Do you remember Farmville? It was a Facebook app that let you run a farm and reached 80 million players.
I never played it myself but played some of their mobile phone clones and remembered that it was a entertaining and mindless way to spend some time. It’s really not that different from games like Animal Crossing on the Switch, which we played quite a bit last year during the pandemic.
So when I read this headline about a Ponzi scheme with a Farmville clone, I had to read it. I never spent money on Farmville or any of the other clones, so I didn’t understand how fraud could be involved. As it turns out, this clone involved real money (well, in the sense that you could pay into it!):
Fraud on the Farm: How a baby-faced CEO turned a Farmville clone into a massive Ponzi scheme [Rest of World] – “Farm Bank let players make money, while supporting real farms. Then the CEO vanished with $80 million.”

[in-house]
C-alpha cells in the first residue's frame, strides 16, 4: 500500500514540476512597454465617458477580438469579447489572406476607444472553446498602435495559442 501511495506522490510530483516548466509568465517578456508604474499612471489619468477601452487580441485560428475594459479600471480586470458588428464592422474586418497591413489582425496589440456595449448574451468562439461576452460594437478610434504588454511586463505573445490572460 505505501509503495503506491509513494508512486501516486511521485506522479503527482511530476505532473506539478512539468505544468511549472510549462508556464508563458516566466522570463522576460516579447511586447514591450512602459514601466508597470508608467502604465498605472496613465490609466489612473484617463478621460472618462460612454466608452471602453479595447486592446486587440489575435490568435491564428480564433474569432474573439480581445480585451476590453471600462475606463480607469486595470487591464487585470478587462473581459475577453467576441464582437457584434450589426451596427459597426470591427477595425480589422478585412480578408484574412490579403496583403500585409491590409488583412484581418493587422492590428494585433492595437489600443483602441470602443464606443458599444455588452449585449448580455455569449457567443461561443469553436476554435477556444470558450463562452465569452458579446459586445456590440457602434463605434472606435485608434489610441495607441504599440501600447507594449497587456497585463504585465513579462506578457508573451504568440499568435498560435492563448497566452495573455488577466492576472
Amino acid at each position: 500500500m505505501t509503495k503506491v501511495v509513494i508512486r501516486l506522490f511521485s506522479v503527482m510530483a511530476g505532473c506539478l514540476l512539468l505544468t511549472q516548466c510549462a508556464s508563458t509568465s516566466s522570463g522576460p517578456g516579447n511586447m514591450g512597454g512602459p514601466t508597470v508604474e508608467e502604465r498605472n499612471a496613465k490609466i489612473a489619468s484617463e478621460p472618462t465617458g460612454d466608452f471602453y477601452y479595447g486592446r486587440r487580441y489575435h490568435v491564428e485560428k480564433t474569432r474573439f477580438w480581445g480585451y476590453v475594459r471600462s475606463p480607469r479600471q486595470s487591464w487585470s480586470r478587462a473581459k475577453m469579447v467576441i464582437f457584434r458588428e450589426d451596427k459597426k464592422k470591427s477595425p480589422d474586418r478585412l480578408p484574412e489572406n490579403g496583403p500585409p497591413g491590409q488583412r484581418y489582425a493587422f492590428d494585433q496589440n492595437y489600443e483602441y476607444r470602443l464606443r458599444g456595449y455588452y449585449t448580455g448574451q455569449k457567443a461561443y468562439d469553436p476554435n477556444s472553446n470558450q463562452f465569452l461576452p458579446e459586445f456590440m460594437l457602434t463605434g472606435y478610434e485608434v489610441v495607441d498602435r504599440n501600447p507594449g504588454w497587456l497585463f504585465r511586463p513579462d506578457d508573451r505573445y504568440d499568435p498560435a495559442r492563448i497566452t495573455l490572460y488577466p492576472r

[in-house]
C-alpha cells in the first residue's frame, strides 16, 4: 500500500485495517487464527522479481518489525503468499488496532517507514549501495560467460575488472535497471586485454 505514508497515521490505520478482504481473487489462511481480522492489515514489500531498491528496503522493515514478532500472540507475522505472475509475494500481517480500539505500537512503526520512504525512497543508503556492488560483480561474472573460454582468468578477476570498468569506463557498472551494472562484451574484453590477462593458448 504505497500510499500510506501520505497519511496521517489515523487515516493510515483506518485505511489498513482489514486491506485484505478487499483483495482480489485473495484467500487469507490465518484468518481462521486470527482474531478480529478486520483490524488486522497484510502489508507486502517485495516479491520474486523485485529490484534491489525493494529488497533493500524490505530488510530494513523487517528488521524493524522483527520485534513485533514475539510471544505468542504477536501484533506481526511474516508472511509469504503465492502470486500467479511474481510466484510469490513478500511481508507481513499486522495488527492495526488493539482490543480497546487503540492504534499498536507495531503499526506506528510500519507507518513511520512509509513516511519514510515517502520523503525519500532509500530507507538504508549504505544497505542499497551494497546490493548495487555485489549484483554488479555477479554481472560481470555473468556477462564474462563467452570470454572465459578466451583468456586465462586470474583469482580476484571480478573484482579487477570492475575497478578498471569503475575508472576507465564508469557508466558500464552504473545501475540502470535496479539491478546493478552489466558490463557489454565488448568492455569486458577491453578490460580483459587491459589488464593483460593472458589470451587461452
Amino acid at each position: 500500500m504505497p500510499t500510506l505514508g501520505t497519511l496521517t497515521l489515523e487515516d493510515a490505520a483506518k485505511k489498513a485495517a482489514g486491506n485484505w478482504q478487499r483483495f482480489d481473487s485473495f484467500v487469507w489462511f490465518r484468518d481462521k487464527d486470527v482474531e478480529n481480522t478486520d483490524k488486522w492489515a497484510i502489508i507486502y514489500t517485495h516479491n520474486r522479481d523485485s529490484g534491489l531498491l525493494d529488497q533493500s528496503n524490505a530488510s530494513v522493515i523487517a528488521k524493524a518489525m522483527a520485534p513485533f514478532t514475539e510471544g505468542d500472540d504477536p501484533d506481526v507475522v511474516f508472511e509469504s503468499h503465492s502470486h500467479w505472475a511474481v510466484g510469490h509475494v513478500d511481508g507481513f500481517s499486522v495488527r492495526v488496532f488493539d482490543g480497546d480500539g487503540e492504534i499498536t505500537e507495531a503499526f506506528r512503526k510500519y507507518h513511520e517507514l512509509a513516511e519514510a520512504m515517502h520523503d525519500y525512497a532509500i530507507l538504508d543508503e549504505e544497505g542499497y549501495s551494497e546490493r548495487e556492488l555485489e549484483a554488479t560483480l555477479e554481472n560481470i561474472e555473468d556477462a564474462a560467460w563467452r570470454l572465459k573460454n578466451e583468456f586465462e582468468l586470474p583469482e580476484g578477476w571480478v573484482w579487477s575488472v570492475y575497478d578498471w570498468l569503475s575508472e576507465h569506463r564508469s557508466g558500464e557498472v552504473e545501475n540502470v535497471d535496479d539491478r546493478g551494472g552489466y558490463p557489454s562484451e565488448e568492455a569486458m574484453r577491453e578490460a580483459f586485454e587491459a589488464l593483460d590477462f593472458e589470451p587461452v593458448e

What it Means to be Rich [A Wealth of Common Sense] – “Having millions of dollars wouldn’t come close to providing the same feeling I got this past week watching my 7-year old scale a rock wall like a champ or confidently walk up to do a high ropes course with zero signs of trepidation or fear.”
How to Live Like You’re Already Retired [Incognito Money Scribe] – “Most of us are guilty of waiting to do something until an ideal future arrives, which is never guaranteed to arrive. […] There is a lot of research that shows what things unequivocally help retirees live a healthier, happier and more meaningful life (one of which is volunteering). Those same studies and surveys actually tell all of us how to live better lives right now. Because the benefits of those activities encompass all age groups. Essentially, if you want to lead a more fulfilling life, then do the things retirees are told to do to make the most of their remaining years.”